e. Comedy is often in bad taste – and jokes in good taste are frequently so weak as to expire before any resuscitation can be attempted. They are greeted with fashionable silence. The cry of ” Quieter and Sadder ” may come from the back of the hall…

f. Anything that involves excretions is in bad taste – the equipment, the occasions, the produce. Just a bad idea.

g. Kittens and puppies are nearly always in good taste. Small owls and otters as well, though the latter may leave damp patches ( see (f.) above. Use your discretion and have a cloth handy.

h. Self aggrandisement, boasting, skiting, bragging, and generally arrogant behaviour is in bad taste until one becomes media promoter, entertainment celebrity, or political candidate. Then it becomes a good idea, if not exactly good taste.

 

” Will You Ever Shut Up? “

When people ask you this assure them that there will come a time, when you do, indeed, shut up. No life goes on forever and even if you leave behind video tapes and recordings of yourself scolding your neighbours and relatives, eventually the recordings will wear out and a blessed silence will descend.

Writers have a better chance of pressing their opinions on others long after they are dead. These may be good things, like P.G. Wodehouse novels or rubbish like Samuel Johnson’s writings. The only real end to a writer’s influence comes when they go out of print and out of circulation – Voltaire is still going and Euclid shows little sign of ceasing any time soon as long as there are parallel lines or right angles.

We might grant some eternal influence to politicians and statesmen but these reputations tend to tarnish and rot more readily than those of the writers. Territories and resources are much more desirable than ideas, and new people will always arrive trying to acquire them. In the process they remove the old rulers, then their remains, and finally their history and their names. The unlucky ones are kept round as curiosities in museums or powdered for Chinese medicines. At least the mummies that may be ground up for this sort of thing have the satisfaction of being able to make some modern Asian fool sicker than when they started out.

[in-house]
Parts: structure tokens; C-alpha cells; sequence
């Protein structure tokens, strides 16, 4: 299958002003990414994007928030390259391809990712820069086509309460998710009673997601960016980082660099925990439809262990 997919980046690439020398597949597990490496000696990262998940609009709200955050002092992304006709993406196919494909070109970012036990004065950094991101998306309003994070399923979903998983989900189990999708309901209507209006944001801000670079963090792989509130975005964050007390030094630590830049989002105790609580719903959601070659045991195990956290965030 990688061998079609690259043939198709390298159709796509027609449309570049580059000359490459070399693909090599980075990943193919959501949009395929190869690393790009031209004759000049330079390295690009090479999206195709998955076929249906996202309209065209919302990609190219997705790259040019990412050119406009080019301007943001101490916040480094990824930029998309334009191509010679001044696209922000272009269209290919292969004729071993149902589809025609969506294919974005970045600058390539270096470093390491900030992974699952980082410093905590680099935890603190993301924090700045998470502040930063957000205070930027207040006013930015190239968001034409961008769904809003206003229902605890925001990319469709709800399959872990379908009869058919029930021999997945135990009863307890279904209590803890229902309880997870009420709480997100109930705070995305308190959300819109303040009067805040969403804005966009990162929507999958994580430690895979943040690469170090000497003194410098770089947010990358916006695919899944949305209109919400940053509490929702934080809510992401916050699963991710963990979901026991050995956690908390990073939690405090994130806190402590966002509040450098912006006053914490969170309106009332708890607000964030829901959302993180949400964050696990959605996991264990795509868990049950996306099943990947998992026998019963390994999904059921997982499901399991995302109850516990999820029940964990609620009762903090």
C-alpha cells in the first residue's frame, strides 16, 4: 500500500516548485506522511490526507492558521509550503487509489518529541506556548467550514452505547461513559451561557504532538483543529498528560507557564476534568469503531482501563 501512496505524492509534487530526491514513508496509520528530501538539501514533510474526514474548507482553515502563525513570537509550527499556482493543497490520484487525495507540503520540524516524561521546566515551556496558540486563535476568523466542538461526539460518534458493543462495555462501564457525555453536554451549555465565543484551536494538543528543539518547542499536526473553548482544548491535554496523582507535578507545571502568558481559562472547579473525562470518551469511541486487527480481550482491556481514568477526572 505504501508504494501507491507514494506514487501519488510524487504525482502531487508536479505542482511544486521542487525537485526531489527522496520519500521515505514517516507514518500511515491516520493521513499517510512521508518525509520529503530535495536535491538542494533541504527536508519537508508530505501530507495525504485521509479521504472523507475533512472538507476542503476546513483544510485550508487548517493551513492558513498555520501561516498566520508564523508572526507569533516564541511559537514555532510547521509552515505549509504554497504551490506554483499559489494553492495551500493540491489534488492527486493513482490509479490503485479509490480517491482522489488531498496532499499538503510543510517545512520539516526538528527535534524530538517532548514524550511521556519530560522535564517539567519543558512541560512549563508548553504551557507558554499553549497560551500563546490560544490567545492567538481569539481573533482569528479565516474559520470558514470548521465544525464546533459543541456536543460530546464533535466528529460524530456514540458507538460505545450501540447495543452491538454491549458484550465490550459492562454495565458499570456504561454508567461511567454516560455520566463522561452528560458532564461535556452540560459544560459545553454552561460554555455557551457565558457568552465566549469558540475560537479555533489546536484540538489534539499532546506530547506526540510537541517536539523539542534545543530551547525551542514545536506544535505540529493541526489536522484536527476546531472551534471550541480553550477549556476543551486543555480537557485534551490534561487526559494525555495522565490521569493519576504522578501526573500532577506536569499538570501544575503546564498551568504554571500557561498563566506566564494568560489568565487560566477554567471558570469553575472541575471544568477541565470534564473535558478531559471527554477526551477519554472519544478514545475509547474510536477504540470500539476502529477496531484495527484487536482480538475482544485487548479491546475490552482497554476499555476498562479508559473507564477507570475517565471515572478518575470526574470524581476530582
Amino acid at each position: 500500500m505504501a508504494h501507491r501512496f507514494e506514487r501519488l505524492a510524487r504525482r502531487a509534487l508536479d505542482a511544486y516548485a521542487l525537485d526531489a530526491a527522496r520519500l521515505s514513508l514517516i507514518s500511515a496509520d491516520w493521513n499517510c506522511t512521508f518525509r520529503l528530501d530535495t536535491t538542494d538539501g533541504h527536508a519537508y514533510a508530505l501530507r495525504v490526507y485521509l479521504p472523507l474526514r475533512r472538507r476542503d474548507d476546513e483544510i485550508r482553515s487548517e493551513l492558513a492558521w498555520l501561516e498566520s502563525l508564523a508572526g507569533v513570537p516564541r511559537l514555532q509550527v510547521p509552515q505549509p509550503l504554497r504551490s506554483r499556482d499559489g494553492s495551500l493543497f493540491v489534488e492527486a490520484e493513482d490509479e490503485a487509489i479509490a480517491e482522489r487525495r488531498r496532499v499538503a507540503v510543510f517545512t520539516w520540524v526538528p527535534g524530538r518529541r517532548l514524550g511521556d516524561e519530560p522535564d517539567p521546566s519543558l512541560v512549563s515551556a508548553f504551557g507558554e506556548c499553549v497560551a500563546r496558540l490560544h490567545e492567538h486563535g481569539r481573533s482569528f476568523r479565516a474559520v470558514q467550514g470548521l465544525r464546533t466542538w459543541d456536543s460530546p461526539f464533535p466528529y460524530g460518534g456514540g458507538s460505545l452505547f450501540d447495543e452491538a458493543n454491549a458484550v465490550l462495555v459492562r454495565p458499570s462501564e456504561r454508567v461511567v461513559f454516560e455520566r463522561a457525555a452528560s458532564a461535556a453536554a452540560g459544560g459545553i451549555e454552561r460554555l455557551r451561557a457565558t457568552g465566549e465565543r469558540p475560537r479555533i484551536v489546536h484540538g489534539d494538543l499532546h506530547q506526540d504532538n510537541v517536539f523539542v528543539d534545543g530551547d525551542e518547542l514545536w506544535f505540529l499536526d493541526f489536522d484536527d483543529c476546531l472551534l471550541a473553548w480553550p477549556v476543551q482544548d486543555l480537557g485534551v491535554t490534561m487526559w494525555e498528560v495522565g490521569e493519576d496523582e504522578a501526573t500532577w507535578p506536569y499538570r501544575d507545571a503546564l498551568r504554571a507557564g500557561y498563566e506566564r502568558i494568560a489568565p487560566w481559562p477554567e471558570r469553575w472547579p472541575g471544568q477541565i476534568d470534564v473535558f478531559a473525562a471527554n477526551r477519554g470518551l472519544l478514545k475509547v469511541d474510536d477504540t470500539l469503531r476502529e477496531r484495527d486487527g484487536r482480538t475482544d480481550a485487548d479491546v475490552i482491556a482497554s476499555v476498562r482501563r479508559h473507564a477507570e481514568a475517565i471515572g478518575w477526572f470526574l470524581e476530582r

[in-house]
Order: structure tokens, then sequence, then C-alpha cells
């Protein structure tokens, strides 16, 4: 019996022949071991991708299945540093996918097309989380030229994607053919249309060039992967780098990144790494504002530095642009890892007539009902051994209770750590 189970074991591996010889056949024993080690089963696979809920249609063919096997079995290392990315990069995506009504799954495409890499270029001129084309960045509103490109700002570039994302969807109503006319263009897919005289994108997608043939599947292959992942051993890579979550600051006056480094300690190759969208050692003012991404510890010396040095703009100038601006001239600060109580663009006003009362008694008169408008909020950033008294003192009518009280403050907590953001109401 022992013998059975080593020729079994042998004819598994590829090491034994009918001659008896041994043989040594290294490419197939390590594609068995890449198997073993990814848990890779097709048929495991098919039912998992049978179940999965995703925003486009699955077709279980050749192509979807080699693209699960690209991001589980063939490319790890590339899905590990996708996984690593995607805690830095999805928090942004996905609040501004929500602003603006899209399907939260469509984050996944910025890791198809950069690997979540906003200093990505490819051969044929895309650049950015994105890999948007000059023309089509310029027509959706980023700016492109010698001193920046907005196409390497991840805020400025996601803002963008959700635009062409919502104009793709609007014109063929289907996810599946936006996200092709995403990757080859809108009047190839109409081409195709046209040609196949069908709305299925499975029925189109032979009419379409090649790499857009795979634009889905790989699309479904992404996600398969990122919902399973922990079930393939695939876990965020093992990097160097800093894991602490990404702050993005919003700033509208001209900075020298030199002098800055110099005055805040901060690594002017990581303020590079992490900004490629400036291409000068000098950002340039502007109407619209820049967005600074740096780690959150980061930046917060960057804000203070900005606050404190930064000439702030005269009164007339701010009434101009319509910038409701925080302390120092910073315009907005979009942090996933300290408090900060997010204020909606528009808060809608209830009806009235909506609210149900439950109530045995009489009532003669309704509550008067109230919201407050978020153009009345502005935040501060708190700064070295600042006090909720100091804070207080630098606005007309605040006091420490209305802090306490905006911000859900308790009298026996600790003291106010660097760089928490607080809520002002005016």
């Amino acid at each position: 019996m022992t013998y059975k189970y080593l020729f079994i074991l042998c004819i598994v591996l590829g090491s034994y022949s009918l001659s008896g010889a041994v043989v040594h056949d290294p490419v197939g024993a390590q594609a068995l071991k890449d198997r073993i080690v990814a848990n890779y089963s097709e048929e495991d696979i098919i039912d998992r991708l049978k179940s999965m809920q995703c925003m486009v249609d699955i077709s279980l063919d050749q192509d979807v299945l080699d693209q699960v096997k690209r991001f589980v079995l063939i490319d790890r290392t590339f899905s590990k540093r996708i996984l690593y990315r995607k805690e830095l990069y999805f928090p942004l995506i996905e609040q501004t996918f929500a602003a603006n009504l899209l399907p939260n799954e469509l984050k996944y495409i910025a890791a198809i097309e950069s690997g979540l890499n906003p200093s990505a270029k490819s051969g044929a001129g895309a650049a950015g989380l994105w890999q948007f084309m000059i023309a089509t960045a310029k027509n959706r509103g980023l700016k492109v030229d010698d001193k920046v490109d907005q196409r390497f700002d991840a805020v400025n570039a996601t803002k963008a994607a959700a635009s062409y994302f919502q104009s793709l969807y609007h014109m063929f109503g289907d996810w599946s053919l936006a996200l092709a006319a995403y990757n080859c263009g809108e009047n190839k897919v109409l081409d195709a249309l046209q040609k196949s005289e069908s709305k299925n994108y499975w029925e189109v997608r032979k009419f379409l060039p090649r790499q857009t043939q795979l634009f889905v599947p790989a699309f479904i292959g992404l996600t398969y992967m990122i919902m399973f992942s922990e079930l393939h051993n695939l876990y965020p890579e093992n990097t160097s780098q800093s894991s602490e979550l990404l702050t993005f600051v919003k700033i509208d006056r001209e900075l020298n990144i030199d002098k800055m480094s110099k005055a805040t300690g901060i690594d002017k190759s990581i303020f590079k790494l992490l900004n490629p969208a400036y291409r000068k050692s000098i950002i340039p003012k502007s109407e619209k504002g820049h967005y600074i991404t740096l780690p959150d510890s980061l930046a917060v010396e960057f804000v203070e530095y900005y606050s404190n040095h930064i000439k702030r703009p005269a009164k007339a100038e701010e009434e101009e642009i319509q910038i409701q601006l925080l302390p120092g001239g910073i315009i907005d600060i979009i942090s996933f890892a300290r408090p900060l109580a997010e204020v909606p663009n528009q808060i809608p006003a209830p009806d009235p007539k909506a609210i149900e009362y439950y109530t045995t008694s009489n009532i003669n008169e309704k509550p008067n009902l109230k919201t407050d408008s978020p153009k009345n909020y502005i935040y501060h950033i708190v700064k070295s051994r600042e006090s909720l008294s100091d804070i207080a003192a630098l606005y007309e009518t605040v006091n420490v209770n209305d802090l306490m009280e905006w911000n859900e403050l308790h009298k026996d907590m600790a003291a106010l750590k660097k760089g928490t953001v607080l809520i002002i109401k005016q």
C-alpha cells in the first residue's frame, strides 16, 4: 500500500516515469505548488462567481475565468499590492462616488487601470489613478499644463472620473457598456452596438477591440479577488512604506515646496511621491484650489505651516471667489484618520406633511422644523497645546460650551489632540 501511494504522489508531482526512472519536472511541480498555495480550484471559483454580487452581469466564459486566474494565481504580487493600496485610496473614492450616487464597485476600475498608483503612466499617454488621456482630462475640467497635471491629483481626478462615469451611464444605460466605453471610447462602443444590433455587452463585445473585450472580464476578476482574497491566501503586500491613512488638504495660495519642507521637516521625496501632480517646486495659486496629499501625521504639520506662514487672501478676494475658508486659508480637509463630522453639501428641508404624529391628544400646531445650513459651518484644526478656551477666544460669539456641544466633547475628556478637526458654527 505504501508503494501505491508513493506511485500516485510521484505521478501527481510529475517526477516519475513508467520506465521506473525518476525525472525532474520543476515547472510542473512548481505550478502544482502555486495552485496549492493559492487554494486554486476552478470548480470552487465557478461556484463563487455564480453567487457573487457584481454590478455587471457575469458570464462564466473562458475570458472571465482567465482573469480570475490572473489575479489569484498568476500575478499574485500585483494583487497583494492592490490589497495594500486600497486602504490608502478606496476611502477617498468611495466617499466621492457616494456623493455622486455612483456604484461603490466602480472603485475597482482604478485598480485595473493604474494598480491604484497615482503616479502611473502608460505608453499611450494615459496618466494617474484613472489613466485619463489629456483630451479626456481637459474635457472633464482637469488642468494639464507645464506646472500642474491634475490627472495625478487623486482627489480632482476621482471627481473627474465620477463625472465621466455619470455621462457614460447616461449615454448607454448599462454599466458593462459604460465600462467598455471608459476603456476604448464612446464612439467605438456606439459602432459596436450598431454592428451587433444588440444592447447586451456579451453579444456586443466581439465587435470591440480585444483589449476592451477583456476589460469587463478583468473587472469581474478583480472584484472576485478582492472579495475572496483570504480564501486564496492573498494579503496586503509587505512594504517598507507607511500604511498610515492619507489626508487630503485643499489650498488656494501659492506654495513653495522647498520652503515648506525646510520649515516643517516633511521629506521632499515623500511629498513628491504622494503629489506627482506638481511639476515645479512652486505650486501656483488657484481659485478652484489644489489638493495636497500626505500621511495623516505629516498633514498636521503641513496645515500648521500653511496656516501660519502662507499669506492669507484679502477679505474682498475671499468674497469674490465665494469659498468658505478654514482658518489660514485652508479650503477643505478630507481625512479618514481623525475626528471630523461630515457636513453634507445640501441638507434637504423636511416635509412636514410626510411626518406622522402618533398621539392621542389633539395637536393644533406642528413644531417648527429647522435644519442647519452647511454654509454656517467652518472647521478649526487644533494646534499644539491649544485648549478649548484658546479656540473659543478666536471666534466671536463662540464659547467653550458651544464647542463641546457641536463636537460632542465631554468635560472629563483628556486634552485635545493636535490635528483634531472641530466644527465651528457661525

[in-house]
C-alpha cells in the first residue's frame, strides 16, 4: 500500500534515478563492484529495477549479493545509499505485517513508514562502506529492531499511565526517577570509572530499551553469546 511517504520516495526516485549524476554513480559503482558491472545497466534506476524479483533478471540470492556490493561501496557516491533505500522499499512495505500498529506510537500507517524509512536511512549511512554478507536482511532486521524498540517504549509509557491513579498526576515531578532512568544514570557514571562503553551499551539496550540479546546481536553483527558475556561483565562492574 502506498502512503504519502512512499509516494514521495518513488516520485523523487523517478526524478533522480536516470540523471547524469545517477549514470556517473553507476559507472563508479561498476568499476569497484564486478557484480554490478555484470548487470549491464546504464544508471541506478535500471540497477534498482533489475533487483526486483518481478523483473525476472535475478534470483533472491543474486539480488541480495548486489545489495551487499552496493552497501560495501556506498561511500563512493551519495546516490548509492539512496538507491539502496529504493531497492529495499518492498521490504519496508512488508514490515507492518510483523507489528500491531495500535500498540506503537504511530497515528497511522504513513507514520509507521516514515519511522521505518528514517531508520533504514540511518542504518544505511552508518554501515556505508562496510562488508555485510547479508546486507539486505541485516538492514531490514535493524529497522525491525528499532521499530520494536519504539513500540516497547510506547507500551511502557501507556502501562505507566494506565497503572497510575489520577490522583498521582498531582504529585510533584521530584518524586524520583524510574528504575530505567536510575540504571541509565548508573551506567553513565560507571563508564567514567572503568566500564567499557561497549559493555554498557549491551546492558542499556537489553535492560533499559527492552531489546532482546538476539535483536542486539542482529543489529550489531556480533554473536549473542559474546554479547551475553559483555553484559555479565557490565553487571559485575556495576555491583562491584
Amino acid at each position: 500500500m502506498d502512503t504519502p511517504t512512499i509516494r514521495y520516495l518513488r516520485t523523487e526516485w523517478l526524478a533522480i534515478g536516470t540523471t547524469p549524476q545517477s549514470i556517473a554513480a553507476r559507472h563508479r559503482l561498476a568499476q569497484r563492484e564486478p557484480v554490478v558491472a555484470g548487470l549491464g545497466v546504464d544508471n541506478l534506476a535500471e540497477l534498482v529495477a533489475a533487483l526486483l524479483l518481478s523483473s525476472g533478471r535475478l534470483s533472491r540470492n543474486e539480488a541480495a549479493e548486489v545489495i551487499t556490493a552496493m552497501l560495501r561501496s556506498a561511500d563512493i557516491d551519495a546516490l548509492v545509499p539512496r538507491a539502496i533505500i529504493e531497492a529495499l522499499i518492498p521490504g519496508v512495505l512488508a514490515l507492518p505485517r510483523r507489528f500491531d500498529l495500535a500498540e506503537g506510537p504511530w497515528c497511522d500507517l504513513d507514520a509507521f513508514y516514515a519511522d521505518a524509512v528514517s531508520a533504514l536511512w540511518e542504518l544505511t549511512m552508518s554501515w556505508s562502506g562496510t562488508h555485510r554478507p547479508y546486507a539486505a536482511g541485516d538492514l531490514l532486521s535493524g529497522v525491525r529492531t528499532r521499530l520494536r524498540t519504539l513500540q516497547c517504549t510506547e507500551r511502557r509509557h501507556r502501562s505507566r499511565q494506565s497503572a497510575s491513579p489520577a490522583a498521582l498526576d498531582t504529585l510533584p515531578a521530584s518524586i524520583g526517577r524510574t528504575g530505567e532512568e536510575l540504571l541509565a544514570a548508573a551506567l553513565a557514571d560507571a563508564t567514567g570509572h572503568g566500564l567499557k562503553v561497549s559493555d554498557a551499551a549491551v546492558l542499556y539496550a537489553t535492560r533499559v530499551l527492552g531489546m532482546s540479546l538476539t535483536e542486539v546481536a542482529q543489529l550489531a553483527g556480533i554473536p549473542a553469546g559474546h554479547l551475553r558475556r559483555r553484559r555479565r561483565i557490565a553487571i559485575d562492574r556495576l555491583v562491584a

I am grateful for the internet as it allows me to monopolise people’s attention for five or ten minutes every morning and no talking back. I suppose one day it will disappear in an EMP but until then I have an extremely small portion of the public eye or ear to remember what I said.

And to ignore it.

 

Make A List

Despite what James Dean said about lists in ” Rebel Without A Cause ” – and wasn’t he the one to talk – they are a very good idea for people with either no time to spare or all the time in the world. Lists organise, monitor, and reward. You can live a happier life with lists:

a. Make a list last thing at night of what you wish to accomplish tomorrow.

b. Look at it – recognise that you are only fooling yourself – then cut it down to three do-able things.

c. Get up in the morning, consult the list and set about doing the three things.

Even if you are interrupted, go back to the list and do the three things before the end of the day. If your day ends at midnight with you collapsing in a heap on the floor, you’ll have time to dawdle. If it ends at 4:00 when you mix a cocktail, you’ll have to have been a bit zippier with the early part of the day.

You decide whether you’d like exhaustion or a cocktail and work accordingly.

d. Tick off the list. Really, tick it off on a sheet of paper and you’ll feel a glow of accomplishment. It will reinforce your will and make it easier to persevere next time.

e. Save the list. Whether it is saved in  paper form or on some electronic instrument, it means that you can go back at the end of the week, month, and year and see the vast number of things that you have accomplished. This will boost your morale no end. And you don’t need to depend upon anyone else’s approval or reward – you reward yourself.

f. Tomorrow is another day. Make tonight’s list.